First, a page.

‘We are facing a funding crisis’, says Norwich mental health nurse
Emma Corlett has worked as a mental health nurse in Norwich for 14 years, and is media spokesman for the Unison NSFT branch:
'Imagine that your relative has a severed limb and is bleeding but you are told that nearest accident and emergency bed is in Stevenage, Woking, London, Sussex, Manchester or Glasgow. Imagine there are no NHS ambulances available to take you to hospital, and you have to wait hours for a private ambulance. There would quite rightly be outrage, people would take to the streets and demand action. Yet this is the reality facing mental health staff trying to support people in mental health crisis on a weekly, if not daily, basis. Should our citizens with a mental health emergency not equally expect help when they need it? As recent press coverage has shown, mental health emergencies can be matters of life or death too.
I was asked this week whether our mental health services are in crisis. We are certainly facing a crisis of funding, and for that the blame lies firmly at the door of the Department of Health, Norman Lamb, our other MPs, and the clinical commissioning groups who decide how much money to allocate to mental health services.
The blunt instrument of a 20pc cut to all NHS trusts was always going to have a disproportionate impact on mental health services. Over 85pc of the running costs of our trust are staff costs. We are in the business of talking to people, and that can only be done by (highly trained) humans. This cut is on top of insufficient previous funding - west Norfolk and Suffolk commissioners have historically funded mental health services at below the national average. All this, at a time when demand for our services is rising and people need us most.
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Unemployment, increased living costs, the impact of welfare reform all takes its toll on the mental health of the people of Norfolk and Suffolk. Stigma associated with mental illness must play a part, because I can't believe that any other part of the NHS would be expected to respond to a predictable rise in need by ploughing on with cuts to the service. But the government say that cuts have to be made! Do they? The billions of pounds wasted on the top down reorganisation of the NHS to bring in the health and social care act could have sustained front line services for years.
Colleagues are telling me on a regular basis of their frustration and sadness at the lack of resources available to provide the standard of care that they want to, having to constantly juggle competing priorities. Rising caseloads, difficulty getting help in a crisis, maternity leave not being covered, watching colleagues being made redundant or move jobs, wondering how on earth you are going to cover their work..... Morale is at rock bottom in many areas.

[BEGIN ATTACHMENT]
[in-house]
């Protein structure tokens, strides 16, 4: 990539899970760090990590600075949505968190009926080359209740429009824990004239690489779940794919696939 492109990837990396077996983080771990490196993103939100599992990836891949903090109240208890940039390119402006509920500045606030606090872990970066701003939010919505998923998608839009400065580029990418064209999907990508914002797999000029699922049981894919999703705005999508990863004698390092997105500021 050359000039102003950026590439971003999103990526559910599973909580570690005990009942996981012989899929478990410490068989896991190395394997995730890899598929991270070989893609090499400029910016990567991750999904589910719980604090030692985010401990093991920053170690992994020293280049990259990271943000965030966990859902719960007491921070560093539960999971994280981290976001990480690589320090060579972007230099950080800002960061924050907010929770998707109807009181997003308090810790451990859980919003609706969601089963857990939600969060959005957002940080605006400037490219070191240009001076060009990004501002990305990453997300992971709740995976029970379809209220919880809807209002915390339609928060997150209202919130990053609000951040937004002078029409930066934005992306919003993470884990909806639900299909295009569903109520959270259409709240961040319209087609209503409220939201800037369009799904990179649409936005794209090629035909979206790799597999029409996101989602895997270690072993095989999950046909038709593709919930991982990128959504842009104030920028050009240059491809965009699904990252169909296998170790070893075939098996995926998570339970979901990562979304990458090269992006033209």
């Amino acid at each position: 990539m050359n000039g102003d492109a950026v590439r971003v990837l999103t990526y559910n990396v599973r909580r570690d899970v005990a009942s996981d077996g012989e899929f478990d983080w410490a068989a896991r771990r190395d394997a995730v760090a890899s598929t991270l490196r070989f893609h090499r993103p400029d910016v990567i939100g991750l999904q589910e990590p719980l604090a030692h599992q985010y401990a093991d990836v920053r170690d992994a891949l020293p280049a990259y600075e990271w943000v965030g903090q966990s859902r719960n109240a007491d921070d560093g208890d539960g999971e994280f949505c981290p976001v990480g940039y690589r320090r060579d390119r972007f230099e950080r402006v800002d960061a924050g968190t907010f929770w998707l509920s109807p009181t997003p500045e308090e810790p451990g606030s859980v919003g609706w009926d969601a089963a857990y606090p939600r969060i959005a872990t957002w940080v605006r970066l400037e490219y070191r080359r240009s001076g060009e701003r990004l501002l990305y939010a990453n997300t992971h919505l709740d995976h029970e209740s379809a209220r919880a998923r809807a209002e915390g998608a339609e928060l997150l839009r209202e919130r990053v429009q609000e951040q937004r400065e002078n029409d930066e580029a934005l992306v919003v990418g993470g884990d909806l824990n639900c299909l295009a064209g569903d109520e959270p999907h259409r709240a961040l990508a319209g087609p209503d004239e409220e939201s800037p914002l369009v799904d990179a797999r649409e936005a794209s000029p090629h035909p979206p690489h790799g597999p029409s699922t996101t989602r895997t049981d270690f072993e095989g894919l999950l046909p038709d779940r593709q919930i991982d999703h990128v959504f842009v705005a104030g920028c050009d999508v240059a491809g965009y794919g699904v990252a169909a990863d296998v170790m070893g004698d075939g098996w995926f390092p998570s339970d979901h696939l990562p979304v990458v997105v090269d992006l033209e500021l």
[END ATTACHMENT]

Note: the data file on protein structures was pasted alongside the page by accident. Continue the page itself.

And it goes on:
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Do you risk losing someone's trust and cancel their appointment to prioritise seeing someone heading towards a crisis, when you already cancelled their previous one for the same reason? Do you telephone someone because you are short of time, even though you know you can really only assess how they are by seeing them face to face? At night, as the only assessor on duty, you drive out to a rural area and spend two hours with someone in acute distress. You have a 45 minute drive back to base, during which time 2 more urgent referrals (to be seen within 4 hours) have come in. You have to write up the visit you have just done, perhaps speak with a family member on the telephone or arrange a mental health act assessment. The phone continues to ring with more referrals. Who do you prioritise? Every choice is an impossible one.
Urgent referrals are coming in at such a rate that to keep up with demand each assessor would have to see 26 people per day - in a seven and a half hour shift! People are already not taking breaks and working late. The pressure of high demand takes its toll on the mental health of staff. We're human too! However you reorganise services, expecting 19pc fewer staff to see the same number of service users just isn't realistic without something suffering. To promise otherwise is disingenuous, and we need to be honest.
Staff have arranged the public meeting on November 25 because many of the people who rely on our service are unable to speak out. We feel that to remain silent about the reality on the front line would bring us in conflict with our professional codes of conduct. To work in an honest way, in the best interest of people in our care, requires us to stand up and say enough is enough.'